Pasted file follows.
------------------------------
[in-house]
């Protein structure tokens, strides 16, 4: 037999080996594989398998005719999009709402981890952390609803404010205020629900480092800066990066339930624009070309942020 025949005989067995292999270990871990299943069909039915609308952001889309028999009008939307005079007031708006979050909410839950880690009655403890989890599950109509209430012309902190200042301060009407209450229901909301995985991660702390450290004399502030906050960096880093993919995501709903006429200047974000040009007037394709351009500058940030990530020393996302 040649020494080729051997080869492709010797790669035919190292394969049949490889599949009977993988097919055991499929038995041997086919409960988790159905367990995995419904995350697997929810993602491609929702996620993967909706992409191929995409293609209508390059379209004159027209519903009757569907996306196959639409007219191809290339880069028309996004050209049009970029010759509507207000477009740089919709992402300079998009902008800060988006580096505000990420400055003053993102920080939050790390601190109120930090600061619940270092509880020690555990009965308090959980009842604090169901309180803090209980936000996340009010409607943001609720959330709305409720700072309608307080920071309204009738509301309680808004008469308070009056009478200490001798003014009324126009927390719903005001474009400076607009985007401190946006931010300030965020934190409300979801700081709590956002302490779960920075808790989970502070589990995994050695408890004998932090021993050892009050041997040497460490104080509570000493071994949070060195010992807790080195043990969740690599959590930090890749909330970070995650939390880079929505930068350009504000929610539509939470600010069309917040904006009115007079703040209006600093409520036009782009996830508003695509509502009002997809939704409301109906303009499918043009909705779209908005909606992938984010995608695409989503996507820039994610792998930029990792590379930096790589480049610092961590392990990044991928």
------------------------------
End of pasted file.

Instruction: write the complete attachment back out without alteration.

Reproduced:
[in-house]
């Protein structure tokens, strides 16, 4: 037999080996594989398998005719999009709402981890952390609803404010205020629900480092800066990066339930624009070309942020 025949005989067995292999270990871990299943069909039915609308952001889309028999009008939307005079007031708006979050909410839950880690009655403890989890599950109509209430012309902190200042301060009407209450229901909301995985991660702390450290004399502030906050960096880093993919995501709903006429200047974000040009007037394709351009500058940030990530020393996302 040649020494080729051997080869492709010797790669035919190292394969049949490889599949009977993988097919055991499929038995041997086919409960988790159905367990995995419904995350697997929810993602491609929702996620993967909706992409191929995409293609209508390059379209004159027209519903009757569907996306196959639409007219191809290339880069028309996004050209049009970029010759509507207000477009740089919709992402300079998009902008800060988006580096505000990420400055003053993102920080939050790390601190109120930090600061619940270092509880020690555990009965308090959980009842604090169901309180803090209980936000996340009010409607943001609720959330709305409720700072309608307080920071309204009738509301309680808004008469308070009056009478200490001798003014009324126009927390719903005001474009400076607009985007401190946006931010300030965020934190409300979801700081709590956002302490779960920075808790989970502070589990995994050695408890004998932090021993050892009050041997040497460490104080509570000493071994949070060195010992807790080195043990969740690599959590930090890749909330970070995650939390880079929505930068350009504000929610539509939470600010069309917040904006009115007079703040209006600093409520036009782009996830508003695509509502009002997809939704409301109906303009499918043009909705779209908005909606992938984010995608695409989503996507820039994610792998930029990792590379930096790589480049610092961590392990990044991928």